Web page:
Date of Award


Document Type

Open Access Dissertation

Degree Name

Doctor of Philosophy in Electrical Engineering (PhD)

Administrative Home Department

Department of Electrical and Computer Engineering

Advisor 1

Timothy C. Havens

Committee Member 1

Michael C. Roggemann

Committee Member 2

Zhaohui Wang

Committee Member 3

Thomas Oommen


Sensor fusion is a process in which data from different sensors is combined to acquire an output that cannot be obtained from individual sensors. This dissertation first considers a 2D image level real world problem from rail industry and proposes a novel solution using sensor fusion, then proceeds further to the more complicated 3D problem of multi sensor fusion for UAV pose estimation.

One of the most important safety-related tasks in the rail industry is an early detection of defective rolling stock components. Railway wheels and wheel bearings are two components prone to damage due to their interactions with the brakes and railway track, which makes them a high priority when rail industry investigates improvements to current detection processes. The main contribution of this dissertation in this area is development of a computer vision method for automatically detecting the defective wheels that can potentially become a replacement for the current manual inspection procedure. The algorithm fuses images taken by wayside thermal and vision cameras and uses the outcome for the wheel defect detection. As a byproduct, the process will also include a method for detecting hot bearings from the same images. We evaluate our algorithm using simulated and real data images from UPRR in North America and it will be shown in this dissertation that using sensor fusion techniques the accuracy of the malfunction detection can be improved.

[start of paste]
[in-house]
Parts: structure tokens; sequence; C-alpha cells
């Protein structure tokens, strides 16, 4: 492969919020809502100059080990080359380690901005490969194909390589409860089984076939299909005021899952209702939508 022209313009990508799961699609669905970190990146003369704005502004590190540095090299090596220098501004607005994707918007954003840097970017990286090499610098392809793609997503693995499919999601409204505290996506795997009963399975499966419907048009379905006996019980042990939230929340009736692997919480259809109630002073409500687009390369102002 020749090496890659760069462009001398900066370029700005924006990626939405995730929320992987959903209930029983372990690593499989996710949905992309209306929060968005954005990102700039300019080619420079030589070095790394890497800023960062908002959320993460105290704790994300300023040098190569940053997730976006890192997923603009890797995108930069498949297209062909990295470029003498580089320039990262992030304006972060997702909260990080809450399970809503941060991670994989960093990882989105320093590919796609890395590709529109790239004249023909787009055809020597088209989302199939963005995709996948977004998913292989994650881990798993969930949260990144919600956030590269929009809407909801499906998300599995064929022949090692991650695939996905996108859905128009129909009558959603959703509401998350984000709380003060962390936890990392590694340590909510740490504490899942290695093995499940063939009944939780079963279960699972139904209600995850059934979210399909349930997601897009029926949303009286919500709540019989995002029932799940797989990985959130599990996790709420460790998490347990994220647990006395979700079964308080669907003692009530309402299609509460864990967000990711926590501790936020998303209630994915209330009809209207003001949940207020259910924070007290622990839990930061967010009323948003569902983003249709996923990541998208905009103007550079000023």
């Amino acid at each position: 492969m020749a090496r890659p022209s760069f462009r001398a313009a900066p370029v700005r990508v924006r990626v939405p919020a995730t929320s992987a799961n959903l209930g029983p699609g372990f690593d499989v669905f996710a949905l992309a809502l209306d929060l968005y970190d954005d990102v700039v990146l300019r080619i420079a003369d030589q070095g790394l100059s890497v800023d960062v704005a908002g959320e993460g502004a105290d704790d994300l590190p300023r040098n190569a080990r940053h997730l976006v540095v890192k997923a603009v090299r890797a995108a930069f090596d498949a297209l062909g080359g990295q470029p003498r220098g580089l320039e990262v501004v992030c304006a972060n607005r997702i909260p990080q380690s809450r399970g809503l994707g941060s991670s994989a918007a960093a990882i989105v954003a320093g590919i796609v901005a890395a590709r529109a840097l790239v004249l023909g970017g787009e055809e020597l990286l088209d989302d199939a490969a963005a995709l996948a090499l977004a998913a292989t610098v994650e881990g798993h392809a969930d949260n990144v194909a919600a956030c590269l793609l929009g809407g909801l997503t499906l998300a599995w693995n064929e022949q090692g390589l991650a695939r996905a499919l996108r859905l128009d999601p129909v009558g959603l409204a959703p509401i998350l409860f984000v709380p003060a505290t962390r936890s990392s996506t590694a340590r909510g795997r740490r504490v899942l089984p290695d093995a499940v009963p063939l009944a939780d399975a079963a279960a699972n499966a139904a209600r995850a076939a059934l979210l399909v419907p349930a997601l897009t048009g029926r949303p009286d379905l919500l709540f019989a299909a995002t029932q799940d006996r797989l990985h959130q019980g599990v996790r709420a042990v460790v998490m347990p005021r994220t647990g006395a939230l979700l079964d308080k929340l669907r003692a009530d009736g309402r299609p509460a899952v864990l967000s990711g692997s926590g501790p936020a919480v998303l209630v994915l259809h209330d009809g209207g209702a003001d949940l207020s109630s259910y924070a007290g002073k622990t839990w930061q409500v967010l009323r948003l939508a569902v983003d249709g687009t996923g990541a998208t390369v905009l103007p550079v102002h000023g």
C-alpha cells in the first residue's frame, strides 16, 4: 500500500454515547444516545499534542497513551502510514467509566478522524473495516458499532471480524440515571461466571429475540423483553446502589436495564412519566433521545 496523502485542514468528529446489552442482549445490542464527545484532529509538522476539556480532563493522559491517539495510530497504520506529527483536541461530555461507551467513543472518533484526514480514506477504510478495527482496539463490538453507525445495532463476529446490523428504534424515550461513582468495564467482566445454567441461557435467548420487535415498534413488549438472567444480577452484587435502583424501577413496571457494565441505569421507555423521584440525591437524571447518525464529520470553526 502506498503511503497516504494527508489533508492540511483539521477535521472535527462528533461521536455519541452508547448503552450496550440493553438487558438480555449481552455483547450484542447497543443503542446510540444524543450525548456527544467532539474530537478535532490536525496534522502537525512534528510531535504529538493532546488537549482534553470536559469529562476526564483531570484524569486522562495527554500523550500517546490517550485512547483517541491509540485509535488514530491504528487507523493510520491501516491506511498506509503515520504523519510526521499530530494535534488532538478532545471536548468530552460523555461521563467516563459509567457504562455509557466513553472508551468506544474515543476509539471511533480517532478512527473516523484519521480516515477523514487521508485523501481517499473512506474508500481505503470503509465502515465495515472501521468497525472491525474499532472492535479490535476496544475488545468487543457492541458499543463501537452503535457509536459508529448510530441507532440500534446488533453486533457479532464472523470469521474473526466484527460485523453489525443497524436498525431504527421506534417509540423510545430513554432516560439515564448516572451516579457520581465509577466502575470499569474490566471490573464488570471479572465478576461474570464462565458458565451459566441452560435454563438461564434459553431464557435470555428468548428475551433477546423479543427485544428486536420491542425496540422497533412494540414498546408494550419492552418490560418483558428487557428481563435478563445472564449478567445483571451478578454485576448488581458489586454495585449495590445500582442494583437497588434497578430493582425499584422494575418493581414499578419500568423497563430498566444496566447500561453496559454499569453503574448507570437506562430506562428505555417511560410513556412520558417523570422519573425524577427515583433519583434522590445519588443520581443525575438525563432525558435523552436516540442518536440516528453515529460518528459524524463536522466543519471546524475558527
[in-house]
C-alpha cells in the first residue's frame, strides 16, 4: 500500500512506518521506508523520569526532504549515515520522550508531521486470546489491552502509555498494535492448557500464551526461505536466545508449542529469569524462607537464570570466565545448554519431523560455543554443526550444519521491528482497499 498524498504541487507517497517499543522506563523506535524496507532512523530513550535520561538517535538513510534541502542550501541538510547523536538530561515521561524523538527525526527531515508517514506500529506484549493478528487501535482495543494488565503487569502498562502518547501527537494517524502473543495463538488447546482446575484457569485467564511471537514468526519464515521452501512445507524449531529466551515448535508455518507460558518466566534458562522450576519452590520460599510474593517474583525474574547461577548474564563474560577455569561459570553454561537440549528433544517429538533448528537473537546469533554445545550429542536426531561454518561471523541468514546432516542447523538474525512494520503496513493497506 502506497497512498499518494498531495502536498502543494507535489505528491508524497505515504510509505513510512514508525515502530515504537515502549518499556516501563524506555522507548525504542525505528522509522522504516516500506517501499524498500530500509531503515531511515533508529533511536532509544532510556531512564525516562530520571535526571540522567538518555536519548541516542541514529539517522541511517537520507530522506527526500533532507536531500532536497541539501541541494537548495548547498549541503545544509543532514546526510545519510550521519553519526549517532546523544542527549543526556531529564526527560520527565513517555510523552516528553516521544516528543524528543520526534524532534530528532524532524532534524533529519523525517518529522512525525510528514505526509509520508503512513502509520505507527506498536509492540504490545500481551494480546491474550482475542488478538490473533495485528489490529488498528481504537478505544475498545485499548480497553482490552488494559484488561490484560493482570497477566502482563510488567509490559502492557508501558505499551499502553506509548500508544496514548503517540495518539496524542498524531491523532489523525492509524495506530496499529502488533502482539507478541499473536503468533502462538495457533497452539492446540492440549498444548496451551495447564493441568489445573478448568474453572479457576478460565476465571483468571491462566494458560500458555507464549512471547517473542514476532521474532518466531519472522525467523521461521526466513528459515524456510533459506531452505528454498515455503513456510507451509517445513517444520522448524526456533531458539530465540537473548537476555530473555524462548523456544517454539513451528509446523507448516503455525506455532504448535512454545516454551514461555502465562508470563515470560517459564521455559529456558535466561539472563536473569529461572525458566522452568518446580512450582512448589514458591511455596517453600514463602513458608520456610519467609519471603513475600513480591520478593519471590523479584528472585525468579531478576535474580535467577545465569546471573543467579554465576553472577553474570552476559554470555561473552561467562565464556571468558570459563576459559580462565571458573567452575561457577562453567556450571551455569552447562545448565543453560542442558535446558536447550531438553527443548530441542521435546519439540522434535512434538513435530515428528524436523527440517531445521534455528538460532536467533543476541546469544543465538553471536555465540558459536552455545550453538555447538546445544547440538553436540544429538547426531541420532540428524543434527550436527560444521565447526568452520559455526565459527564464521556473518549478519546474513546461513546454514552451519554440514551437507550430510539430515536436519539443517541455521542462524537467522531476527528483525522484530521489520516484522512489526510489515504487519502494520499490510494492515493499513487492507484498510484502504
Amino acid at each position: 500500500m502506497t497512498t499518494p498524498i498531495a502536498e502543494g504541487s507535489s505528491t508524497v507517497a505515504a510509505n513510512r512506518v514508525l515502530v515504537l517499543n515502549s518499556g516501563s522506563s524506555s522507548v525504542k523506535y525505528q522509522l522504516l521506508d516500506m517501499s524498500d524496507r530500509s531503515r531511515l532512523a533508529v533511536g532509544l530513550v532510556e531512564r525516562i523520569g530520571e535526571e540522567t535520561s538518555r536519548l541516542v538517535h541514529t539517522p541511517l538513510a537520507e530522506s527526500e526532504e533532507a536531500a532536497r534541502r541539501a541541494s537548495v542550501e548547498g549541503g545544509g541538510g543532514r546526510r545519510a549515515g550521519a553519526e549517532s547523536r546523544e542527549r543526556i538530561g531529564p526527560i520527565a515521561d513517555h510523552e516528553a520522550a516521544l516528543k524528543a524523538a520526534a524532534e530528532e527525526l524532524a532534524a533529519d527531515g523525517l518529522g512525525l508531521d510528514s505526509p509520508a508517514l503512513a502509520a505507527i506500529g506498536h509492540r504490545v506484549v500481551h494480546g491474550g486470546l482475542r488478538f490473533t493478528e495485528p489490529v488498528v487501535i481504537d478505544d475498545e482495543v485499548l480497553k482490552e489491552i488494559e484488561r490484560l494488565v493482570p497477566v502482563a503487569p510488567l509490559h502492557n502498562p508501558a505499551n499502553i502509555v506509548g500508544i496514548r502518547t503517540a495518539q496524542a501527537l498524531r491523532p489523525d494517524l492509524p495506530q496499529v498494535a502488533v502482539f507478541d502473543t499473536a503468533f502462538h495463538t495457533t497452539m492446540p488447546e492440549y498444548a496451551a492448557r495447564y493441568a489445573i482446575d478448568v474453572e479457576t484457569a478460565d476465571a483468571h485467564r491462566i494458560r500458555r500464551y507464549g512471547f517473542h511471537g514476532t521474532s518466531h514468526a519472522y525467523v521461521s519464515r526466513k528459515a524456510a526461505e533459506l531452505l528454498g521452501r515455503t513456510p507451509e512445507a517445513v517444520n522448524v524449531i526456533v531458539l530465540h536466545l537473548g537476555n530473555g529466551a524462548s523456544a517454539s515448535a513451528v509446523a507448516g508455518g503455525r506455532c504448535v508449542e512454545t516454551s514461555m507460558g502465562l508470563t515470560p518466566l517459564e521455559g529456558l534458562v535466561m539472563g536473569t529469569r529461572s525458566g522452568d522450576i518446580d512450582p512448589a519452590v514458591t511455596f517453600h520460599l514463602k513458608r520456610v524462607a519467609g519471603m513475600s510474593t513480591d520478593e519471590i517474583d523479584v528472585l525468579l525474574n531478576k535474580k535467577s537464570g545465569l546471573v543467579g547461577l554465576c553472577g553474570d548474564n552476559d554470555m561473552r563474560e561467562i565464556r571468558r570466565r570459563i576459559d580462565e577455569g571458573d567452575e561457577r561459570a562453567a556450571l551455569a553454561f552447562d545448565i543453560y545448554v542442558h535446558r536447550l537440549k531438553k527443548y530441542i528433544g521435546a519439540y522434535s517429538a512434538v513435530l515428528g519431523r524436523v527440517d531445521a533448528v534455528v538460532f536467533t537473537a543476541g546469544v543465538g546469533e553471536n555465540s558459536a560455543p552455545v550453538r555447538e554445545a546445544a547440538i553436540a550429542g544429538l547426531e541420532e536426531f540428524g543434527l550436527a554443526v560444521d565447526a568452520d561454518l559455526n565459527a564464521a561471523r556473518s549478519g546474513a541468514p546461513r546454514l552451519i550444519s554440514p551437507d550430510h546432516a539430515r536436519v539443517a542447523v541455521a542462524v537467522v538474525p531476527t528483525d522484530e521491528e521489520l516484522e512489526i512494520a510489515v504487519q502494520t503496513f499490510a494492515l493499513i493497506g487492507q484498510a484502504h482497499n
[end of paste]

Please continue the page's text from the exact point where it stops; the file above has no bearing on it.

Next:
After the 2D application, the more complicated 3D application is addressed. Precise, robust and consistent localization is an important subject in many areas of science such as vision-based control, path planning, and SLAM. Each of different sensors employed to estimate the pose have their strengths and weaknesses. Sensor fusion is a known approach that combines the data measured by different sensors to achieve a more accurate or complete pose estimation and to cope with sensor outages. In this dissertation, a new approach to 3D pose estimation for a UAV in an unknown GPS-denied environment is presented. The proposed algorithm fuses the data from an IMU, a camera, and a 2D LiDAR to achieve accurate localization. Among the employed sensors, LiDAR has not received proper attention in the past; mostly because a 2D LiDAR can only provide pose estimation in its scanning plane and thus it cannot obtain full pose estimation in a 3D environment. A novel method is introduced in this research that enables us to employ a 2D LiDAR to improve the full 3D pose estimation accuracy acquired from an IMU and a camera. To the best of our knowledge 2D LiDAR has never been employed for 3D localization without a prior map and it is shown in this dissertation that our method can significantly improve the precision of the localization algorithm. The proposed approach is evaluated and justified by simulation and real world experiments.